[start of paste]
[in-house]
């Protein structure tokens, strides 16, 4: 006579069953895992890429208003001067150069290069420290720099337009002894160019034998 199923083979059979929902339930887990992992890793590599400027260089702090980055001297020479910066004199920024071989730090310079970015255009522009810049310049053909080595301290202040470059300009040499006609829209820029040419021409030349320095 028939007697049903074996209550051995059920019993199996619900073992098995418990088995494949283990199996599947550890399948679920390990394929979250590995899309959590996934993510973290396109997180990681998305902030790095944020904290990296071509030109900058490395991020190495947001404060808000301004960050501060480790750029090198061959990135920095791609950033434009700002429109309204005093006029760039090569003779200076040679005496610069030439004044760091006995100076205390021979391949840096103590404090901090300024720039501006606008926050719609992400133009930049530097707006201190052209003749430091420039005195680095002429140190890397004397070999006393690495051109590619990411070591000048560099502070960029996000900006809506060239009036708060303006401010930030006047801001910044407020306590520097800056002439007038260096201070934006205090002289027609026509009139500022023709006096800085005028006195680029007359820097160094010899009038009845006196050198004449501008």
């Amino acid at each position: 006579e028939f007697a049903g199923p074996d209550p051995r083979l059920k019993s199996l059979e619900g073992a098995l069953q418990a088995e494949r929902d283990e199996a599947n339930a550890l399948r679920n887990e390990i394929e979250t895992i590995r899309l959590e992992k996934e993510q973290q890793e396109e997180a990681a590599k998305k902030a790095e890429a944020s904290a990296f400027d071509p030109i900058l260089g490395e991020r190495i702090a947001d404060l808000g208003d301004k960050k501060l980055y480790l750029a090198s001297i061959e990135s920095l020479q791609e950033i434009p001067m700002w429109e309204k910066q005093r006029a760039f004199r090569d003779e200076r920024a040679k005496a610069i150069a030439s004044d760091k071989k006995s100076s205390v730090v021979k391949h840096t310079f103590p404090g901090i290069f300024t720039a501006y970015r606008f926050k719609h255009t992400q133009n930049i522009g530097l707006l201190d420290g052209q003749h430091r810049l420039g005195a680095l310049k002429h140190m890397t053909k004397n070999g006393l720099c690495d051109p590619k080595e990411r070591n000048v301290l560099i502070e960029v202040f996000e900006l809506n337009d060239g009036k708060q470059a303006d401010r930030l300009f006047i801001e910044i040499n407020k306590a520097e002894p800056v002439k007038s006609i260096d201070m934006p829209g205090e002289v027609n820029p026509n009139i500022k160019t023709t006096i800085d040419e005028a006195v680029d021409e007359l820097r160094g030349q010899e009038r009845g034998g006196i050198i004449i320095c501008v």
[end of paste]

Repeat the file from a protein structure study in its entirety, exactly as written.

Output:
[in-house]
């Protein structure tokens, strides 16, 4: 006579069953895992890429208003001067150069290069420290720099337009002894160019034998 199923083979059979929902339930887990992992890793590599400027260089702090980055001297020479910066004199920024071989730090310079970015255009522009810049310049053909080595301290202040470059300009040499006609829209820029040419021409030349320095 028939007697049903074996209550051995059920019993199996619900073992098995418990088995494949283990199996599947550890399948679920390990394929979250590995899309959590996934993510973290396109997180990681998305902030790095944020904290990296071509030109900058490395991020190495947001404060808000301004960050501060480790750029090198061959990135920095791609950033434009700002429109309204005093006029760039090569003779200076040679005496610069030439004044760091006995100076205390021979391949840096103590404090901090300024720039501006606008926050719609992400133009930049530097707006201190052209003749430091420039005195680095002429140190890397004397070999006393690495051109590619990411070591000048560099502070960029996000900006809506060239009036708060303006401010930030006047801001910044407020306590520097800056002439007038260096201070934006205090002289027609026509009139500022023709006096800085005028006195680029007359820097160094010899009038009845006196050198004449501008």
């Amino acid at each position: 006579e028939f007697a049903g199923p074996d209550p051995r083979l059920k019993s199996l059979e619900g073992a098995l069953q418990a088995e494949r929902d283990e199996a599947n339930a550890l399948r679920n887990e390990i394929e979250t895992i590995r899309l959590e992992k996934e993510q973290q890793e396109e997180a990681a590599k998305k902030a790095e890429a944020s904290a990296f400027d071509p030109i900058l260089g490395e991020r190495i702090a947001d404060l808000g208003d301004k960050k501060l980055y480790l750029a090198s001297i061959e990135s920095l020479q791609e950033i434009p001067m700002w429109e309204k910066q005093r006029a760039f004199r090569d003779e200076r920024a040679k005496a610069i150069a030439s004044d760091k071989k006995s100076s205390v730090v021979k391949h840096t310079f103590p404090g901090i290069f300024t720039a501006y970015r606008f926050k719609h255009t992400q133009n930049i522009g530097l707006l201190d420290g052209q003749h430091r810049l420039g005195a680095l310049k002429h140190m890397t053909k004397n070999g006393l720099c690495d051109p590619k080595e990411r070591n000048v301290l560099i502070e960029v202040f996000e900006l809506n337009d060239g009036k708060q470059a303006d401010r930030l300009f006047i801001e910044i040499n407020k306590a520097e002894p800056v002439k007038s006609i260096d201070m934006p829209g205090e002289v027609n820029p026509n009139i500022k160019t023709t006096i800085d040419e005028a006195v680029d021409e007359l820097r160094g030349q010899e009038r009845g034998g006196i050198i004449i320095c501008v």